The standard deviation for the measurements by the wavelet method in Table 1 is approximately 5% of the values reported. The RMS period jitter (J The peak-to-peak jitter (J In embodiments described above, a Haar wavelet is used to extract timing characteristics from RF signals. In other embodiments of the present invention, a Morlet wavelet Ψ((t−τ)/a) is used to extract phase and frequency characteristics from a RF signals. The Morlet wavelet transform of a signal under test s(t) is defined by:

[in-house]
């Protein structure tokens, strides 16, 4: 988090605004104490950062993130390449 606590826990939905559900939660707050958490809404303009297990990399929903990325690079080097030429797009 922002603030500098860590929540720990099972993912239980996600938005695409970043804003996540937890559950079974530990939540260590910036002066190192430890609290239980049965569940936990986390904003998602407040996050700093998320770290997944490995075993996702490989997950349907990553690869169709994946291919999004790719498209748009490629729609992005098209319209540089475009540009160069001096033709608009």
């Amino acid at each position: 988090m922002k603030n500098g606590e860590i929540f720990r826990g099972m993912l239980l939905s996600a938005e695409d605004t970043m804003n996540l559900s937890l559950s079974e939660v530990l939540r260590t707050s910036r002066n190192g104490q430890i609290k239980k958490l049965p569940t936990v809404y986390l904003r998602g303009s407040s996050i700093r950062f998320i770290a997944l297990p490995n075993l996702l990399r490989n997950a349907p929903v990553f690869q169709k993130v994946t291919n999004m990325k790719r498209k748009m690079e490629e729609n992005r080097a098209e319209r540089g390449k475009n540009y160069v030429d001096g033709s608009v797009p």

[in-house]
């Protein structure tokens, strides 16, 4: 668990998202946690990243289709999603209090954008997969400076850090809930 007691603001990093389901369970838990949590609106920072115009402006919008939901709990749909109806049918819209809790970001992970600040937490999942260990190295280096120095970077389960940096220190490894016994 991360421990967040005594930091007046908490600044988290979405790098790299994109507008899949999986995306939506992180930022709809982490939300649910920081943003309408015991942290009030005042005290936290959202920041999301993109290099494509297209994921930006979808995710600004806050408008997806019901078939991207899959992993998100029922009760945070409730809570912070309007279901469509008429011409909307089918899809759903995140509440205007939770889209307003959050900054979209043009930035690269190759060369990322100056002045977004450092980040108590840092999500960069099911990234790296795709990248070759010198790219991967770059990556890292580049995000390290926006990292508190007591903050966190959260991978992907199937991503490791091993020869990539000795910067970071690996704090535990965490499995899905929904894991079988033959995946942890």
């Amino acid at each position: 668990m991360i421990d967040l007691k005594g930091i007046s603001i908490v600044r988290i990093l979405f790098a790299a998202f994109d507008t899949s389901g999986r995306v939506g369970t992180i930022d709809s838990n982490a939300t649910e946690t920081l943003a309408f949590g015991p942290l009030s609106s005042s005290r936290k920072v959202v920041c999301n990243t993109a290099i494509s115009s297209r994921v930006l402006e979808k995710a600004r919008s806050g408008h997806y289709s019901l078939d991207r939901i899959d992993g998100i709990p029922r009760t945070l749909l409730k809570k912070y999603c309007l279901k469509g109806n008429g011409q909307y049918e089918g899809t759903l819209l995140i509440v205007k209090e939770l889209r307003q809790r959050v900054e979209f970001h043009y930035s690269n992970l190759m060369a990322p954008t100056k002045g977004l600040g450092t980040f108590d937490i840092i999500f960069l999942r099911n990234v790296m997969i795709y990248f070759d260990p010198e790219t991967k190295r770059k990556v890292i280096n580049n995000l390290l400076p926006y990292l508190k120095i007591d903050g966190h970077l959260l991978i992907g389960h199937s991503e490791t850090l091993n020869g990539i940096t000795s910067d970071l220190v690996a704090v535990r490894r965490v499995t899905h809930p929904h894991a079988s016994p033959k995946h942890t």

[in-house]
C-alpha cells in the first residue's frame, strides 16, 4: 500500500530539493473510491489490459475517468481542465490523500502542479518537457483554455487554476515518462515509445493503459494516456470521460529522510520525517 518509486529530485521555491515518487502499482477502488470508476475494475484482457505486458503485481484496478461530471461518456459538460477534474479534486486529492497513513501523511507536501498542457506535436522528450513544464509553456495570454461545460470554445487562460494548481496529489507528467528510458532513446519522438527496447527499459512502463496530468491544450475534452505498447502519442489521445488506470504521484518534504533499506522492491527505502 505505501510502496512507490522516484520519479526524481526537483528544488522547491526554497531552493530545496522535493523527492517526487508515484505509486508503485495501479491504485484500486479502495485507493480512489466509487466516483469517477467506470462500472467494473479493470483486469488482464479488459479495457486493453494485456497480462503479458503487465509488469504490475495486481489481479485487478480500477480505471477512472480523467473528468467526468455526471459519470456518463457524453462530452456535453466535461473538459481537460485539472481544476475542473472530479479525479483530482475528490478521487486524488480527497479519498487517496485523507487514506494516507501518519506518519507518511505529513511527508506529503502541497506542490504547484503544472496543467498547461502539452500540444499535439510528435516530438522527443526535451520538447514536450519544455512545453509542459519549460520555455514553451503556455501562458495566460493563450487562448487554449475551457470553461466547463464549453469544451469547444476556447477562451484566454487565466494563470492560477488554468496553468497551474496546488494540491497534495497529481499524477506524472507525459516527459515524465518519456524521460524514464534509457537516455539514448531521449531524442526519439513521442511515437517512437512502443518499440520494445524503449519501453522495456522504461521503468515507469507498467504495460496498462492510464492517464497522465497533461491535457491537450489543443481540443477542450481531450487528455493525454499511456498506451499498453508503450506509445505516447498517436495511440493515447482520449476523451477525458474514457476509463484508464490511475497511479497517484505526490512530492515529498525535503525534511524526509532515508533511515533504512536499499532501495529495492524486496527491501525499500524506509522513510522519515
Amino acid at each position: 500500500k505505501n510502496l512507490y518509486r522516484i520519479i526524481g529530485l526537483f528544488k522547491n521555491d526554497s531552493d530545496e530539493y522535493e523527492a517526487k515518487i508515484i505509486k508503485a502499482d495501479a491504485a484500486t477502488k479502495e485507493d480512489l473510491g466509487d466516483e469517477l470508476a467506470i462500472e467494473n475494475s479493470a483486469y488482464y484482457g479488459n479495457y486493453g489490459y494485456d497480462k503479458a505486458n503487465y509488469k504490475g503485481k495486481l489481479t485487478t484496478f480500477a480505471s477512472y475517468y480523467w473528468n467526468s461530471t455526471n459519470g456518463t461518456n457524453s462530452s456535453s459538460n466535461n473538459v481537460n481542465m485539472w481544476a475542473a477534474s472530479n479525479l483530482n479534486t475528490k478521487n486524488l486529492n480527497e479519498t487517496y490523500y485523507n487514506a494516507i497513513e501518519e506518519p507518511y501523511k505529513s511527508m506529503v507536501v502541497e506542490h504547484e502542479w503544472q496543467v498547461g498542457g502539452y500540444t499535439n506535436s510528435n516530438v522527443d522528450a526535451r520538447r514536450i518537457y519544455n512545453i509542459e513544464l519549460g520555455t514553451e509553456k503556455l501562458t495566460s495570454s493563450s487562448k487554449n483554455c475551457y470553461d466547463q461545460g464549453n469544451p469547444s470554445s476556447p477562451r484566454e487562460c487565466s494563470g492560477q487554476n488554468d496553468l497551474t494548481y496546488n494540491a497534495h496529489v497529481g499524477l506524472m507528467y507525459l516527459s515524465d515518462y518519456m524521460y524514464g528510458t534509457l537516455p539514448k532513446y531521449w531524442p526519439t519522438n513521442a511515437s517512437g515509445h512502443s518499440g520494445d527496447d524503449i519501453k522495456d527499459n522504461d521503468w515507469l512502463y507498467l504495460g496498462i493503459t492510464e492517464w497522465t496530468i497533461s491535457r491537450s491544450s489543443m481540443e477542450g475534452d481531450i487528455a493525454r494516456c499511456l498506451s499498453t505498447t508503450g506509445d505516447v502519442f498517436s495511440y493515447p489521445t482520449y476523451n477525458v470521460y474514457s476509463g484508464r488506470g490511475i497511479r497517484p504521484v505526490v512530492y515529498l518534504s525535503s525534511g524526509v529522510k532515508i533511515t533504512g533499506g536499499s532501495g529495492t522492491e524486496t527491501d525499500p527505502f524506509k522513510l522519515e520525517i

The translation parameter τ in Equation (6) provides a means to slide the basic template of the Morlet wavelet to a different time point for analysis, similar to the regular convolution or cross-correlation integral. The scale parameter a in Equation (6) provides a means to compress or expand the Morlet wavelet in time. A lower value of a compresses the Morlet wavelet, making it more suitable to correlate with high-frequency signals. A higher value of a expands the Morlet wavelet, making it more suitable to correlate with low-frequency signals. Two fundamental characteristics of the Morlet wavelet deserve to be mentioned explicitly. First, the Morlet wavelet implemented according to an embodiment of the present invention has finite time duration, as illustrated in Second, the Morlet wavelet implemented according to embodiments of the present invention also has finite frequency duration, as illustrated in The Morlet wavelet defined in equation (5) computes the cross-correlation between the signal under test S(t) and the Morlet basic wavelets in equations (7) and (8). In contrast to the Fourier transform, which maps a time-domain signal into a frequency-domain function, the Morlet transform maps a time-domain signal into a two-dimensional function S(a, τ), in which time is still preserved while the frequency information is computed for a specific time window. This is exactly what is needed to measure phase and frequency changes as functions of time. The transform is also quite flexible in that various values of the scale parameters a and the time translation τ can be used to look for a specific feature of the signal under test. The process used to detect phase variations and frequency variations using the Morlet wavelet Ψ((t−τ)/a) as functions of time can be further explained by considering the behavior of the basis function in Equations (7) and (8) for various values of the scale a and the time translation parameter τ. As a becomes smaller, the function For small non-zero values of the scale parameter a, the basis function The process In a block In one embodiment of the present invention, each sample is a voltage measurement at a time point defined by the sampling clock of frequency f In a block In a block In a block In one embodiment, the example process In an alternative embodiment, the example process The example signal under test G(t) is a sine signal whose frequency increases as a function of time. In this embodiment, the coefficients vary as functions of time. The best-fit polynomial function is the frequency variation as a function of time in the original signal under test G(t). The coefficients and best-fit envelopes clearly reflect the correct time variation of the signal under test G(t) frequency. Moreover, the coefficient envelope can be used to construct an expression of the frequency of the signal under test G(t) as a function of time, which in this case is a quadratic function f(t)=5.6 GHz+at The example embodiment illustrated in In still another embodiment, the example process The signal under test M(t) is a continuous sine signal without any change in phase or frequency. The example frequency is 5.6 GHz. The best-fit envelope for the local maxima is a horizontal line with zero slope and the same observation applies for the best-fit envelope of the local minima. This result confirms the fact that the original signal under test M(t) has no phase or frequency variations in the time window under test. In one embodiment, the wavelet tool In an alternative embodiment, the wavelet tool In one embodiment, the RF signal source There are several features and advantages of applying a wavelet to an RF signal or a clock signal according to embodiments of the present invention. One is ease of data acquisition from the signal to be measured. As for the example algorithms described in It should be noted that the Haar wavelet described herein with respect to embodiments of the present invention is a discrete wavelet while there are other continuous-time wavelets suitable for test sampling issues. Recent work has been done on coherent under-sampling methods for mixed-signal test and provide an alternative to reduce the sampling requirement since it is clear that signal frequencies are increasing too fast for any sampler to keep up. One issue of concern in understanding is the coherency between samples collected in different signal cycles, thus there will be an impact on the measurement of the signal timing parameters. If the under-sampling method can guarantee timing coherency between samples despite the jitter in the sampling clock and the signal under test, the set of samples collected by under-sampling can be analyzed using the example algorithms described in As for the algorithm described in It is noted that for phase and/or frequency extraction testing described herein, the signal under test does not have to be sampled at Nyquist rate (required only for full signal reconstruction). A lower sampling frequency is sufficient. The timing coherency in under-sampling of a high-frequency signal is a concern, however, especially if any lack of coherence or jitter in edge placement could reflect in the erroneous conclusion of larger phase variations in the signal under test. A direct implementation of the integral in Equation (5) is only possible in analog signal processing using some form of filter or filter banks on chip, or direct analog data acquisition and integration on an ATE. Thus if an alternative to sampling is desirable, the challenge remains in the design of on-chip circuits or ATE electronics to acquire and process the waveform data. A second advantage of embodiments of the present invention is short measurement time or equivalently small number of samples and/or faster parameter extraction. The wavelet method does well in this area, even if sampling is employed. As for the example algorithms described in As for the example algorithm described in A third advantage is intelligent use of test resources between on-chip facilities and external instrument-based facilities. The wavelet methods, be they discrete or continuous, may be implemented within an instrument (e.g. any bench-top test instrument such as oscilloscope, Wavecrest signal integrity analyzer, etc.) or an ATE as a signal-processing algorithm operating on sampled data. The Haar wavelet implementation (e.g., With an on-chip sampler (maybe employing coherent under-sampling to reduce the frequency requirement) and a scratchpad RAM as storage, the Haar wavelet can be implemented on-chip without significant area overhead. For example, the only computational devices needed are an adder, a subtractor, and a shifter. The key element here is whether the wavelet methods can work in conjunction with delay-line techniques, thus avoiding the sampling difficulties altogether. A combination of on-chip and ATE-based implementation is, of course, possible depending on the system test architecture and requirements. The Morlet wavelet implementation (e.g., An alternative is to use a set of digital filter banks to process the transform discretely, which is commonly done in standard wavelet applications. The on-chip implementation of a digital filter bank involves design, power, and overhead considerations for each specific product or system. A fourth advantage is applicability to signals at ever-higher frequencies and lower amplitudes, without significant modifications. The capabilities of wavelets to extract a signal feature of interest using dilation and translation are unmatched by most other signal processing techniques. As frequencies get higher or amplitudes get lower, the scale levels need to be adjusted appropriately to extract the desired parameters. As for the Haar wavelet, non-stationary statistics such as pattern-dependent jitter in communication signals can be analyzed without any change in the basic algorithms. The Morlet transform, as shown in the above example embodiments of the present invention, is an excellent tool to analyze pattern-dependent or time-dependent phase jitter in RF signals and to study non-stationary statistics of frequency-hopping communication systems. This capability is simply not available in the regular FFT or other transforms frequently employed in test applications. It should be pointed out that a blind application of wavelets could lead to drastically wrong results. It seems that for digital timing measurements, a simple scale level 1 analysis using the Haar wavelet would be also sufficient since a square wave has clear discontinuities at signal edges. However, as illustrated above, real-life digital signals are mostly continuous and differentiable, contaminated with noise and some glitches but without frequent large discontinuities. A direct one-scale analysis would lead to very large errors in jitter estimation in this case. To extract timing parameters from these signals, a good understanding of the signal characteristics and of the wavelet is indispensable. Moreover, since jitter is inherently a noise effect, any noise measurement technique, including wavelets, must take into account the probable noise characteristics to guarantee accurate extraction. Embodiments of the present invention may be implemented using hardware, software, or a combination thereof. In implementations using software, the software may be stored on a machine-accessible medium. A machine-accessible medium includes any mechanism that provides (i.e., stores and/or transmits) information in a form accessible by a machine (e.g., a computer, network device, personal digital assistant, manufacturing tool, any device with a set of one or more processors, etc.). For example, a machine-accessible medium includes recordable and non-recordable media (e.g., read only memory (ROM), random access memory (RAM), magnetic disk storage media, optical storage media, flash memory devices, etc.), as well as electrical, optical, acoustic, or other form of propagated signals (e.g., carrier waves, infrared signals, digital signals, etc.). The above description of illustrated embodiments of the invention is not intended to be exhaustive or to limit embodiments of the invention to the precise forms disclosed. While specific embodiments of, and examples for, the invention are described herein for illustrative purposes, various equivalent modifications are possible, as those skilled in the relevant art will recognize. These modifications can be made in light of the above detailed description. In the above description, numerous specific details, such as particular processes, materials, devices, and so forth, are presented to provide a thorough understanding of embodiments of the invention. One skilled in the relevant art will recognize, however, that the embodiments of the present invention can be practiced without one or more of the specific details, or with other methods, components, etc. In other instances, well-known structures or operations are not shown or described in detail to avoid obscuring the understanding of this description. Reference throughout this specification to “one embodiment” or “an embodiment” means that a particular feature, structure, process, block, or characteristic described in connection with the embodiment is included in at least one embodiment of the present invention. Thus, the appearances of the phrases “in one embodiment” or “in an embodiment” in various places throughout this specification are not necessarily all referring to the same embodiment. Furthermore, the particular features, structures, or characteristics may be combined in any suitable manner in one or more embodiments. Patent Citations